Editors' Note: The rating of this reader has been lowered since its initial publication to reflect changes in the marketplace. Also, as of July 8, 2010, Interead (the distributor of this product) is no longer taking orders.
In the U.S., the Amazon Kindle remains the most popular and best-known e-reader on the market. But not everyone's ready to pay $360 for the device, and the Kindle doesn't appeal to international readers because its wireless capabilities don't work overseas. And that's where upstart digital readers like Interead's Cool-er come in.
The product's name was inspired by the concept of a "cool e-reader" and it's the first consumer electronics product from Interead, which has offices in the U.K. and New York and also has a companion online e-book store to support the device. The Cool-er's claim to fame is that it's lighter, less expensive ($250), more colorful (it comes in eight colors), and more "open" than the Kindle, accepting a wider variety of file formats, much like Sony's e-readers do.
On many levels, including screen size and readability, the Cool-er matches the Kindle 2, and even beats it in terms of memory expansion--there's an SD slot--and we appreciated that the battery is removable and replaceable (Interead will send you a replacement battery for $5).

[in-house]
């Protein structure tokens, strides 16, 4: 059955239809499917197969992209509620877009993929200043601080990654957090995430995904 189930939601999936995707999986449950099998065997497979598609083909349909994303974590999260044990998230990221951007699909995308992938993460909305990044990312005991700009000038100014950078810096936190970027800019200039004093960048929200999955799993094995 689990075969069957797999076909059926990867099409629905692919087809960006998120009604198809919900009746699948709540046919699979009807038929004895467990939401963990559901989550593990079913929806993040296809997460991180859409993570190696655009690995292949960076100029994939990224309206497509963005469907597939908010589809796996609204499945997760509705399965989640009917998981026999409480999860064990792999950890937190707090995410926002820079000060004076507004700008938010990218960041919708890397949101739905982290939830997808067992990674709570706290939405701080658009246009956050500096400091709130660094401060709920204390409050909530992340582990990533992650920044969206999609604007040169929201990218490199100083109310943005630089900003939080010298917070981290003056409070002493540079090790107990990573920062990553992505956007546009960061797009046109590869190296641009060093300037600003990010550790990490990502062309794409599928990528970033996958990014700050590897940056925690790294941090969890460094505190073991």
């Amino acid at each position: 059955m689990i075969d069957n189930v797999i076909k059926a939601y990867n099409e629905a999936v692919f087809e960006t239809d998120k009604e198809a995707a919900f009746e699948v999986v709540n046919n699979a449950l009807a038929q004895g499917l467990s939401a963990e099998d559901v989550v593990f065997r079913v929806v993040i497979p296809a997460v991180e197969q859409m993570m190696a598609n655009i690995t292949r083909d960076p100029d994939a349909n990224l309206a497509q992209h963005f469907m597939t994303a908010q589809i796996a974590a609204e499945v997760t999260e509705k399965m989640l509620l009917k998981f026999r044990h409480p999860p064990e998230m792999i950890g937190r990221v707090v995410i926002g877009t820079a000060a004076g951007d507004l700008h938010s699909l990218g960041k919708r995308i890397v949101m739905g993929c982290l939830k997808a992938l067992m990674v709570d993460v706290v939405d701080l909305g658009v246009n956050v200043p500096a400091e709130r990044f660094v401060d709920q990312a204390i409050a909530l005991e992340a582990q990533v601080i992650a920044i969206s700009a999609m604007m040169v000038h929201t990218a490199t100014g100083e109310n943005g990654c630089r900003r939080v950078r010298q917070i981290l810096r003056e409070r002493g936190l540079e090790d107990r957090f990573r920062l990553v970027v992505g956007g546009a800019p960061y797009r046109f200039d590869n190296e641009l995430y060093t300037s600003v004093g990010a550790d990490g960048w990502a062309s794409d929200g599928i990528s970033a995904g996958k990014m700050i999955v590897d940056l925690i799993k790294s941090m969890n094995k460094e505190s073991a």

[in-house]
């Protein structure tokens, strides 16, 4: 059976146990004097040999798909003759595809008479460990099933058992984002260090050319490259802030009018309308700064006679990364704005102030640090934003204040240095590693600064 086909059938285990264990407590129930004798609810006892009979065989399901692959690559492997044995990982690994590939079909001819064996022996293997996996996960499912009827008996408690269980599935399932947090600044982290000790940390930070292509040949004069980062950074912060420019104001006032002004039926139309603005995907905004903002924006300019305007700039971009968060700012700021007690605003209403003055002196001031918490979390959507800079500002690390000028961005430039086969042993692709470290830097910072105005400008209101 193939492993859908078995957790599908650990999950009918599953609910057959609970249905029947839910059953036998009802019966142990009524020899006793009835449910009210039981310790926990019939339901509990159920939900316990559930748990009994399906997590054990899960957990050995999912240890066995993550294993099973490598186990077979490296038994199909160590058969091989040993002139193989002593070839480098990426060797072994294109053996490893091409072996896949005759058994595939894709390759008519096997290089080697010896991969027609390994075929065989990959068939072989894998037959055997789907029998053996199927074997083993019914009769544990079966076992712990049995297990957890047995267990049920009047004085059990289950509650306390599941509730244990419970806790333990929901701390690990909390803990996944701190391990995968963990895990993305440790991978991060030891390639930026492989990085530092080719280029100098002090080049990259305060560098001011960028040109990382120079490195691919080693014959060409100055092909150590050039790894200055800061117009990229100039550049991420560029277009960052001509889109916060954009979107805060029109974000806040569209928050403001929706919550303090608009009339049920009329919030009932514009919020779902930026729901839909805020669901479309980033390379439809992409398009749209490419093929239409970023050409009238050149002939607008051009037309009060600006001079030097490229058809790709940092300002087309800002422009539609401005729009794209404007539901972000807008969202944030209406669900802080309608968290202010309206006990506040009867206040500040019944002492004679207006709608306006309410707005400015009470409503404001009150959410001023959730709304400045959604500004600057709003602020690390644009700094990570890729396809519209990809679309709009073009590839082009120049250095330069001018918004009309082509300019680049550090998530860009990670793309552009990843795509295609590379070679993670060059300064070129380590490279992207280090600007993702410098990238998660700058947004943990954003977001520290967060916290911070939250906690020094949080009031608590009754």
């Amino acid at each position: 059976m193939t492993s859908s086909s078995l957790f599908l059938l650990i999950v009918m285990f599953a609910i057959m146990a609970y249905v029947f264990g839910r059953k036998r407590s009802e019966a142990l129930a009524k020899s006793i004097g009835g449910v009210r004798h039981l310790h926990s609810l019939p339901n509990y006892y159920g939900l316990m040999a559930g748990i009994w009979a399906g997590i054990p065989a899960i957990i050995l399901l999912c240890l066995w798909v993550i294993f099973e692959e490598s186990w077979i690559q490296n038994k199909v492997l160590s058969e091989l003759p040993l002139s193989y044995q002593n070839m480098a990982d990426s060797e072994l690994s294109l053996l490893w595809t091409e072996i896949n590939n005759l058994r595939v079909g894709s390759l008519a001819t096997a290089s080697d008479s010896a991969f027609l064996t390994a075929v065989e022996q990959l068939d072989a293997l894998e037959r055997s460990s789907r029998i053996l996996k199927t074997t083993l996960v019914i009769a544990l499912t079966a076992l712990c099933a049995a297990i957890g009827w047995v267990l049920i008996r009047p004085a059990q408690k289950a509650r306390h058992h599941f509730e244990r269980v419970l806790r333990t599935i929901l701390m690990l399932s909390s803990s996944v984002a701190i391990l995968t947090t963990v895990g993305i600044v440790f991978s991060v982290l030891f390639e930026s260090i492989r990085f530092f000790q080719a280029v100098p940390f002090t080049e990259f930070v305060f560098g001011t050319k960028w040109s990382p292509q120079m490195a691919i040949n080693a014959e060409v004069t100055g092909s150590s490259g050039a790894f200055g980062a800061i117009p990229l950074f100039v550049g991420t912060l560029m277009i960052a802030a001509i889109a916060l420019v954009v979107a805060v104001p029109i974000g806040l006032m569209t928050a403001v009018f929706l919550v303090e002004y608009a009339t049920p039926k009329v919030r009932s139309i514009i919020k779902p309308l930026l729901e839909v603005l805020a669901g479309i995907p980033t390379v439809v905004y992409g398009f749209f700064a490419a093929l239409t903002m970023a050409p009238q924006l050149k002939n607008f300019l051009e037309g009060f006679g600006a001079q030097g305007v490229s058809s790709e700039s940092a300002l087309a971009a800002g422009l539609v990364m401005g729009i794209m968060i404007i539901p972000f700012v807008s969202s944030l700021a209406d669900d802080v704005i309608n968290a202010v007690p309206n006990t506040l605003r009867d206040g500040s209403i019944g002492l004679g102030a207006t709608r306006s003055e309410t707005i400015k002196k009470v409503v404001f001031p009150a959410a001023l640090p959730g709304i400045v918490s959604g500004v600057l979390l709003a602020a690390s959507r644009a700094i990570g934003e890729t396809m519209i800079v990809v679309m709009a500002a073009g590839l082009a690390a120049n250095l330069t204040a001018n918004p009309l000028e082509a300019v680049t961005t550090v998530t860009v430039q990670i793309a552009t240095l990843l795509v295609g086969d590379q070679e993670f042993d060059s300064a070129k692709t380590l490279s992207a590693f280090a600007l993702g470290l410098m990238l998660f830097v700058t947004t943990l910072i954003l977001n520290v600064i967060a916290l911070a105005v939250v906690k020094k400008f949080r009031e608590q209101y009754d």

|Dimensions||7.2 inches by 4.6 inches by .43 inches (HWD)|
|Screen size||6 inches|
|DPI||170 pixels per inch|
|Levels of grayscale||8|
|Processor||Samsung S3C2440 ARM 400MHz|
|Battery||Lithium polymer battery (1,000 mAh)|
|Battery life (single charge)||8,000 pages|
|Memory expansion||SD (up to 4GB)|
|File formats||JPEG, PDF, EPUB, TXT, MP3 (2.5mm headphone jack with a 3.5mm converter included for standard headphones)|
|Bookstore (titles)||More than 750,000|
The Cool-er is compatible with Macs and Windows PCs. To get a book or file onto the device, you simple connect it to your computer via USB and drag and drop files to the Cool-er as you would any mass USB storage device.
As we said, one of the big advantages to the Cool-er is that its supports PDF, EPUB books (the Interead bookstore is stocked with e-books in the EPUB format), and text files, and there's plenty of free e-books out there in these file formats. As for PDF viewing, there's no zoom button per se, but switching from vertical to horizontal mode crops sometimes enlarges the PDF, so it has a pseudo zoom feature. (We liked that you could rotate the screen with a touch of a button.)